NEW HAVEN — …The chicken or the egg.
The students of Shayla Blackshire’s fourth grade class at New Haven Elementary School may have learned the answer to this familiar question, along with loads of other information on the hatching and care of baby chicks with the help of Sean and Kim Cullen.
Over the past week, students have been anxiously awaiting the hatching of their baby chicks, which they started incubating earlier this month. Students had to wait 22 days for the chicks to hatch. Sean Cullen stated it normally takes 21 days, but due to a slight temperature fluctuation in the incubator, it took an extra day before the chicks started to emerge from their eggs.
Both Sean and Kim Cullen work as animal health inspectors, which means they travel around to various places to check animals for certain diseases, which they also discussed with the kids. In addition to checking animals around the area, they present this same activity to other elementary classrooms. In addition to New Haven, the Cullens have done this same project with students at Roosevelt and Ashton Elementary schools, and schools in Jackson County as well. Sean stated they travel around to various schools in order to inform students about what it takes to raise poultry, inform them about diseases they can carry, and teach them about hatching and incubation.
The Cullens covered just about everything one could think of when it comes to eggs and hatching chicks. Sean brought several different kinds of eggs to compare the sizes, including an emu egg, a quail egg, and a bird egg. He also discussed some old wives tales about predicting the gender of the chick, such as the shape of the egg itself, and the temperature it is kept prior to hatching. He concluded that the only way to tell is by waiting for the chick to be born. He also spoke on a few physical features they can use in order to tell a rooster from a hen, including a rooster’s long feathery tail.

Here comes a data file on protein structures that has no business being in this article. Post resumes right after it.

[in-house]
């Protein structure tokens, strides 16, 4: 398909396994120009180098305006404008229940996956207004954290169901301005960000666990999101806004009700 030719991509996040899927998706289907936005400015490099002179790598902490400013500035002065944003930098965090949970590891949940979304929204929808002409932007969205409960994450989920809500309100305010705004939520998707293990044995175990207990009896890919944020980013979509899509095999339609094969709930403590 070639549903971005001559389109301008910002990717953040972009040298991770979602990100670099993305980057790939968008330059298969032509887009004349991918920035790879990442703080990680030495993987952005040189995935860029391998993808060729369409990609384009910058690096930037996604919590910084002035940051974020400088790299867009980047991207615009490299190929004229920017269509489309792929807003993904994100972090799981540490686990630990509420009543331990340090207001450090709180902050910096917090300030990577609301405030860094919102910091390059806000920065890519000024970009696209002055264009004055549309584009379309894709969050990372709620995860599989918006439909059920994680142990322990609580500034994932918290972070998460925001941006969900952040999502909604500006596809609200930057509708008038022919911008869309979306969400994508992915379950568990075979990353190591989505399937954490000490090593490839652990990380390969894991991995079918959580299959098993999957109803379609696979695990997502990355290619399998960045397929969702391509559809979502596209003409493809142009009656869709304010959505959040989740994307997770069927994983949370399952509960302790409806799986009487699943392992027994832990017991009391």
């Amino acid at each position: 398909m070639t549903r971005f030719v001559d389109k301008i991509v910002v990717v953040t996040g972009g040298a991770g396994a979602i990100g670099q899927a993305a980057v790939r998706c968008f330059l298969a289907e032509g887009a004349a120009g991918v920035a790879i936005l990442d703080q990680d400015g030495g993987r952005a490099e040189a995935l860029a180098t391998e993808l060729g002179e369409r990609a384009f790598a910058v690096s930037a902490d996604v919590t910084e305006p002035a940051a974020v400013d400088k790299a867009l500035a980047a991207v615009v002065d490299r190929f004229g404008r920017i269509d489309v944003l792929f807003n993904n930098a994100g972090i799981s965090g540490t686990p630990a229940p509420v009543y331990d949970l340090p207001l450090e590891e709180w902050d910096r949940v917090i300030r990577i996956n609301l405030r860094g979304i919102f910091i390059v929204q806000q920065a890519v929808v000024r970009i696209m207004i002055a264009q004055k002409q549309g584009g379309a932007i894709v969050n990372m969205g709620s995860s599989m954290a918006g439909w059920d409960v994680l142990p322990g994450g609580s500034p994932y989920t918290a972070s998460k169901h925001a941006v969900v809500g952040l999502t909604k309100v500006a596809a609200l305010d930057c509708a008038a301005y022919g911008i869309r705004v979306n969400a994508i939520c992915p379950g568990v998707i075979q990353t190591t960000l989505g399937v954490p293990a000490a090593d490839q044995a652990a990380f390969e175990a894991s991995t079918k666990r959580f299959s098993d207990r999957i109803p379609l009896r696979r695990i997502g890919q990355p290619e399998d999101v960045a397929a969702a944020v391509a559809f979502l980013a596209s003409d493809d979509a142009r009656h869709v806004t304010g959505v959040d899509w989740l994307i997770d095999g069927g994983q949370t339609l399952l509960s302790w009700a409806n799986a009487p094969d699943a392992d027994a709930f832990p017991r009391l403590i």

After the chicks hatched, students were able to take one home with them, but not before they were set up to properly care for it. The Cullens had boxes for the chick’s journey to their new home, as well as a special bag of food. Sean Cullen talked on these bags of food, and how it contained certain items to help the chick grow and stay healthy.
In addition to the baby chicks, the Cullens also brought a couple of special guests for the students to see; a lamb and a goat. Sean talked on many aspects of these two animals as well, including tagging their ears and how it helps track the animals and their coats and what they are used for.
The students also learned about “imprinting” which is the term for when animals think the first animal, or human, they see is their mother. Kim stated the goat had imprinted her as its mother, since she is primarily the one who feeds them. Blackshire reminded the kids if they spend a lot of time with their chicks, they may imprint them as their mother, or father.
“We’ve learned a lot,” Blackshire said.